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January 3, 2010

Afghanistan: Sue, Lew and You

Dr. Peter Eglin

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Shortly before and after 7PM (ET) on Wednesday, December 30, 2009 CBC TV News broke the news of the announcement by Brigadier-General Daniel Menard in Afghanistan that "five Canadian citizens" had been killed at 4PM on Wednesday (Kandahar time) by an IED.

Peter EglinShortly before and after 7PM (ET) on Wednesday, December 30, 2009 CBC TV News broke the news of the announcement by Brigadier-General Daniel Menard in Afghanistan that “five Canadian citizens” had been killed at 4PM on Wednesday (Kandahar time) by an IED.

The five included four soldiers and one (embedded) journalist, identified as Michelle Lang of the Calgary Herald. Ms Lang was reported to have been on her first “rotation” to Afghanistan, and had been there for a few weeks at the time of her death.

It was CBC reporter Susan Ormiston who used the word “rotation” in reference to the journalist’s presence in Afghanistan, though the term’s current, common use as a “tour of duty” is primarily a military one. She then interviewed retired Major General Lewis MacKenzie for comment.

In the course of the interview MacKenzie described as “wonderful work” what (embedded) journalists were doing “to tell the story of what Canada’s soldiers are doing in Afghanistan” (Brig. Gen. Menard’s words). Ormiston signed off by saying “thanks, Lew” and MacKenzie replied calling her “Sue.”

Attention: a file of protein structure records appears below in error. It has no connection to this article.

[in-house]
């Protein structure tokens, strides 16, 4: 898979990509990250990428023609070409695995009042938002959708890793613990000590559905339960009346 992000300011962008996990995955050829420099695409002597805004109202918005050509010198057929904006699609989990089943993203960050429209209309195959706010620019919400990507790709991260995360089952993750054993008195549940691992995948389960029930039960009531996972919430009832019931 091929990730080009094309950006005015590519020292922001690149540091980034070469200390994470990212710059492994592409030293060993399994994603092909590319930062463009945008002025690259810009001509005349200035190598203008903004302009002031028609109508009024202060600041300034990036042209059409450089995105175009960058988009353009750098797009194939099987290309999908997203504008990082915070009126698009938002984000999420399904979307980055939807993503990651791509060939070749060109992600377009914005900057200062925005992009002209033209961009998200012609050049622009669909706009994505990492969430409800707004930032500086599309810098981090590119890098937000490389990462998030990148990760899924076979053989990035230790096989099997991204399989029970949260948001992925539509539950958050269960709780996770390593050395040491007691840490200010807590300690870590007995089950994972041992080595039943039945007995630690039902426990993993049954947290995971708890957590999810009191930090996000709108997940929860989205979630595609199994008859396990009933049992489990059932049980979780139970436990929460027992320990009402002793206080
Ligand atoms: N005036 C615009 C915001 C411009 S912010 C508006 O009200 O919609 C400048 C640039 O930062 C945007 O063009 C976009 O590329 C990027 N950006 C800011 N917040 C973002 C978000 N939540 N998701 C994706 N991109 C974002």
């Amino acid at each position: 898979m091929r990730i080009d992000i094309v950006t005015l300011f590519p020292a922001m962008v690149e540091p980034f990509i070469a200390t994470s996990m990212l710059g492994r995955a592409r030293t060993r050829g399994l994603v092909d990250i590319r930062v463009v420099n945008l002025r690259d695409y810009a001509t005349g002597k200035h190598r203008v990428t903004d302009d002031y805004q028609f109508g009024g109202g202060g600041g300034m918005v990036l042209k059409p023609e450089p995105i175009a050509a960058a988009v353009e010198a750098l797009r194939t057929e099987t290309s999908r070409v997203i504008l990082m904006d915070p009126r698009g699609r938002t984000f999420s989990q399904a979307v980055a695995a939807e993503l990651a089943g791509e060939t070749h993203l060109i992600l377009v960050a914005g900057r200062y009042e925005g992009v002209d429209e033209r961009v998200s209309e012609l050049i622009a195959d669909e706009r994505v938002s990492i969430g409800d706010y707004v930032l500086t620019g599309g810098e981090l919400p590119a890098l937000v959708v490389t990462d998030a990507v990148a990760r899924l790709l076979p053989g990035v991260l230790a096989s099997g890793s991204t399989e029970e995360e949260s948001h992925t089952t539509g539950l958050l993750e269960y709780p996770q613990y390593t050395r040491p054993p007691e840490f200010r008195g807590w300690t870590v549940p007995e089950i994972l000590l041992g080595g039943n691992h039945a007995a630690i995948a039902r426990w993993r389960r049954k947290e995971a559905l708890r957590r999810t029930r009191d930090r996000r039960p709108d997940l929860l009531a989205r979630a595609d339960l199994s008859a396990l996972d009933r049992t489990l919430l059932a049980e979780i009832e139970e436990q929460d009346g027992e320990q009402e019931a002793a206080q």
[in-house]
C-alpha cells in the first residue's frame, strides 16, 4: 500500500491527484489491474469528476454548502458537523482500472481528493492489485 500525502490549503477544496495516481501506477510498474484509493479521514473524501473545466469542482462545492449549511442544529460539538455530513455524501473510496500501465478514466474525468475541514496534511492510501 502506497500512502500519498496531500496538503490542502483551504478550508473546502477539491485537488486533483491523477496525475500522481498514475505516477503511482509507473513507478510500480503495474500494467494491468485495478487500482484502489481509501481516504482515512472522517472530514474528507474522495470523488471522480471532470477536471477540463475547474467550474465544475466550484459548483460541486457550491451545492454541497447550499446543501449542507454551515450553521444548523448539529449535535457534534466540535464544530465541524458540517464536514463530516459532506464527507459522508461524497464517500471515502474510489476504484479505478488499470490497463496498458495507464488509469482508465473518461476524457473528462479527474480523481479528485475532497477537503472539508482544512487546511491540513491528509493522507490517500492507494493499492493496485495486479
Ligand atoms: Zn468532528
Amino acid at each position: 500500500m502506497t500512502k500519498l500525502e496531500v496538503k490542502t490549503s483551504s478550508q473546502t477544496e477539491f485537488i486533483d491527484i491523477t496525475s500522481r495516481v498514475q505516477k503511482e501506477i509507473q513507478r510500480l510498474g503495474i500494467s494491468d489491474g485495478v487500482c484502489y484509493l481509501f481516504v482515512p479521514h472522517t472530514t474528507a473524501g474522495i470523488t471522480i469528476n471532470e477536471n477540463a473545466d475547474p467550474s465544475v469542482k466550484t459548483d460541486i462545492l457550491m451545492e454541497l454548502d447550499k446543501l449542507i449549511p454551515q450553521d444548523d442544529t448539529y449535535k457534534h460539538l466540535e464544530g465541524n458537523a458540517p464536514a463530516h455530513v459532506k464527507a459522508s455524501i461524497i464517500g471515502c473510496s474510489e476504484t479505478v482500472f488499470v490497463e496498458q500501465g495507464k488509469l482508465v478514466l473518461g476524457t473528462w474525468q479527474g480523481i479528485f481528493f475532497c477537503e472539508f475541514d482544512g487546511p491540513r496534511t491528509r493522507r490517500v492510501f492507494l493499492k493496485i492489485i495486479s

In her own provision of context for the killings Ormiston said that “we” had adopted the village of Deh-e-Bagh in the Dand district in or near Kandahar (where the explosion occurred) as part of the military effort to counter the insurgency through constant patrols and development work.

Ormiston had herself reported from Afghanistan for a time, and had presumably stayed at the same “KAF” (Kandahar Air Field) base that had been housing Ms Lang. She had almost certainly talked to MacKenzie on and off the record more than once as a reporter.

The loss of four Canadian soldiers in one incident was, as MacKenzie said, the “third worst” such case in the eight years of Canadian participation in the war. Moreover, the death of a young, award-winning, fellow (female) journalist, fresh to the war, was surely heart-breaking to report.

Do these facts explain, do they excuse, the failure of journalistic objectivity in Ormiston’s reporting? Is there a “we” and a “them” in her professional vision of the war? Is she one with the “troops”? Does she line up with their unabashed “supporter” and apologist for the campaign itself, Major General Lewis MacKenzie (ret.)?

In contemplating your own response to these questions consider the fact reported (though not by CBC TV News on the 30th) in a brief article in the same day’s Globe and Mail with the by-line Kandahar, Afghanistan (“War’s toll heavy on Afghan civilians,” Dec. 30, A14): “New figures suggest Afghan civilians continue to bear the brunt of the war against the Taliban.

The UN Assistance Mission in Afghanistan says 2,038 civilians were killed in the first 10 months of this year, an increase of almost 11 per cent over 2008. Most of the deaths were due to insurgents. However, about 20 per cent of the casualties were due to international coalition forces.”

All of these deaths are the responsibility of the war-making, foreign invaders, whether they did the killing themselves or not.

Who is mourning these deaths today? Is Sue, is Lew, are you?

Dr. Peter Eglin is Professor of Sociology at Wilfrid Laurier University, Waterloo, Canada.

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